Salafist Scene in Berlin Sees Record Growth in Last Six Years - Report

© AFP 2022 / ULI DECK / DPAGerman Islamist Pierre Vogel, also known as Abu Hamza, with his followers
German Islamist Pierre Vogel, also known as Abu Hamza, with his followers - Sputnik International
There are over 900 Salafists currently residing in the German capital alone, compared to 350 in 2011, and only a few among them are refugees.

Berlin has become a hotspot of the Salafist scene in Germany, Tagesspiegel reported on Tuesday, citing data from the Office for the Protection of the Constitution (BfV).

The number of Salafists residing in the German capital has almost tripled since 2011, growing to over 900 in 2017.

The proportion of potentially violent radicals has increased even more. Six years ago, the numbers of those who were considered to be prone to committing an act of violence was 100. The figures have risen in 2017 by more than four times, reaching 420.

Some 90 percent of Salafists in Germany are men with an average age of 33.9. Others are women of a younger age who primarily fulfill their roles as housewives and ideological propagandists.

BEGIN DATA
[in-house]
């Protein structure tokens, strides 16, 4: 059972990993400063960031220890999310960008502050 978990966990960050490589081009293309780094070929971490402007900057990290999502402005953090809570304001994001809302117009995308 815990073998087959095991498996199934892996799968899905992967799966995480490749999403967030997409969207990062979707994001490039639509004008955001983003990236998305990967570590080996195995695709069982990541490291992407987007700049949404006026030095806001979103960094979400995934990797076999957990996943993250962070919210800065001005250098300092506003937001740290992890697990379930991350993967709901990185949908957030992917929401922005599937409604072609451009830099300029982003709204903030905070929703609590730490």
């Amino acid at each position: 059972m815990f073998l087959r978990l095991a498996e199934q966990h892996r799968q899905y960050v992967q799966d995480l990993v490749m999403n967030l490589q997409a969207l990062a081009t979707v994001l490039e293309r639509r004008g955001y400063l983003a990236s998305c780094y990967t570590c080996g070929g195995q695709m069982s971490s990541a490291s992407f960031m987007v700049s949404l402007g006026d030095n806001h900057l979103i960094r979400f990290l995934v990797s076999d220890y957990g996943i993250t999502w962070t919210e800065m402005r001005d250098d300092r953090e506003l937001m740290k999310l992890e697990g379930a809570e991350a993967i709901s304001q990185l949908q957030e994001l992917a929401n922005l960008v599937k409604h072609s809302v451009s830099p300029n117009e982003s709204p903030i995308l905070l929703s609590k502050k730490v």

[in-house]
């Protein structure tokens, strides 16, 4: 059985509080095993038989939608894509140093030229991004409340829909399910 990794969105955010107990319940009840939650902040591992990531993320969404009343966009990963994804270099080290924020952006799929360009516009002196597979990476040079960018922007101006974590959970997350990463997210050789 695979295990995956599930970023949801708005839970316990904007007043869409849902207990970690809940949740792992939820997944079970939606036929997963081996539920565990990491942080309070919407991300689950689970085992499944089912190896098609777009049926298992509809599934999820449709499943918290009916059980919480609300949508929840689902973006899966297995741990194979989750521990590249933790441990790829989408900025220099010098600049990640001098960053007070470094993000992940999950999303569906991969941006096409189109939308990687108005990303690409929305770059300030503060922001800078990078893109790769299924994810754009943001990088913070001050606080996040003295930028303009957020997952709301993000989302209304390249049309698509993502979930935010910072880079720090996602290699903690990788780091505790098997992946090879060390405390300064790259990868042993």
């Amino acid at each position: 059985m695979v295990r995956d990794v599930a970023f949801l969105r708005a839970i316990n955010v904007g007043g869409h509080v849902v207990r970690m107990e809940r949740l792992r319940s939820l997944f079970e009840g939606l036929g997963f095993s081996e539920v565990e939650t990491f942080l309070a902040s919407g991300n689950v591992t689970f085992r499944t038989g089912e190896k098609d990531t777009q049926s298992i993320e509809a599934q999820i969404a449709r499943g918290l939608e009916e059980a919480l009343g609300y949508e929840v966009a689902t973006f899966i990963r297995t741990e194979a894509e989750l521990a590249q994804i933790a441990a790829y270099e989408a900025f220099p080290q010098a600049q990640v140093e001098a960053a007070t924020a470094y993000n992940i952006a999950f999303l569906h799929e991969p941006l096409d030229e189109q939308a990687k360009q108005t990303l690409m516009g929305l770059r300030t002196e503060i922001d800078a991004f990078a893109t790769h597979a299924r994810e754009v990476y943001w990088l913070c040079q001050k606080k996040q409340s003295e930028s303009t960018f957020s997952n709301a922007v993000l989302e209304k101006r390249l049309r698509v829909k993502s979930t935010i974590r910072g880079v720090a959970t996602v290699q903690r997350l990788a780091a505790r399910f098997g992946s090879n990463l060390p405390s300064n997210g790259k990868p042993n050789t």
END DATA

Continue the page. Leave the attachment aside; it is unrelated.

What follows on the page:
READ MORE: 'Unbroken' Ideology: How Radical Islamist Networks Survive in Germany

Many of Salafists have been involved on the scene longer thanks to local infrastructure consisting of mosques, clothing shops and grocery stores, the report found.

German police provide security at the Brandenburg Gate, ahead of the upcoming New Year's Eve celebrations in Berlin, Germany December 27, 2016 - Sputnik International
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Salafism is an ultra-conservative branch within Islam. It advocates a return to the "original ways of Islam" and the implementation of sharia (Islamic law). The movement includes a huge range of beliefs — from non-violent forms, to radical Salafi Jihadism.

Germany has been on high alert over the rise of radical ideology on its soil amid a series of terrorist attacks across Europe, including an attack at a Christmas market in Berlin last year, when Daesh member Anis Amri stole a truck and drove it into a crowd, killing 12 people and injuring 48 others.

In 2017, a total of 1,200 terror-related cases were opened, with some 1,000 of them linked to Islamism. By contrast, in 2016, Germany's Public Prosecutor General opened only 250 terror-related cases, with some 200 of them dealing with Islamism.

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